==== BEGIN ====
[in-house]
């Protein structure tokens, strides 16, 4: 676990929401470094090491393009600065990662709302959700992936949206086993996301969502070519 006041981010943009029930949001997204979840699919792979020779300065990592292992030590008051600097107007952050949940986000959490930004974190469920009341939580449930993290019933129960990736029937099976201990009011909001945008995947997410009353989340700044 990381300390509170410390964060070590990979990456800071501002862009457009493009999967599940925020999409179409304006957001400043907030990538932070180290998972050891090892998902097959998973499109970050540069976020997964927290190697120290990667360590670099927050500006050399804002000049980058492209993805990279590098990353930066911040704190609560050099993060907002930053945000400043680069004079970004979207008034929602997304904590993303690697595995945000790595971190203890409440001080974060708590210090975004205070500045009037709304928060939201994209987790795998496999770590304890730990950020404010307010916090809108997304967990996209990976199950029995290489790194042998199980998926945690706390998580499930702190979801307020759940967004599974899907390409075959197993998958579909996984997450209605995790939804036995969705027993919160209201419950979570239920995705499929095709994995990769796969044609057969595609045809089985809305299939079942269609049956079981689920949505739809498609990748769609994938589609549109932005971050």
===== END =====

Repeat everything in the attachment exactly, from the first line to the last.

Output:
[in-house]
């Protein structure tokens, strides 16, 4: 676990929401470094090491393009600065990662709302959700992936949206086993996301969502070519 006041981010943009029930949001997204979840699919792979020779300065990592292992030590008051600097107007952050949940986000959490930004974190469920009341939580449930993290019933129960990736029937099976201990009011909001945008995947997410009353989340700044 990381300390509170410390964060070590990979990456800071501002862009457009493009999967599940925020999409179409304006957001400043907030990538932070180290998972050891090892998902097959998973499109970050540069976020997964927290190697120290990667360590670099927050500006050399804002000049980058492209993805990279590098990353930066911040704190609560050099993060907002930053945000400043680069004079970004979207008034929602997304904590993303690697595995945000790595971190203890409440001080974060708590210090975004205070500045009037709304928060939201994209987790795998496999770590304890730990950020404010307010916090809108997304967990996209990976199950029995290489790194042998199980998926945690706390998580499930702190979801307020759940967004599974899907390409075959197993998958579909996984997450209605995790939804036995969705027993919160209201419950979570239920995705499929095709994995990769796969044609057969595609045809089985809305299939079942269609049956079981689920949505739809498609990748769609994938589609549109932005971050």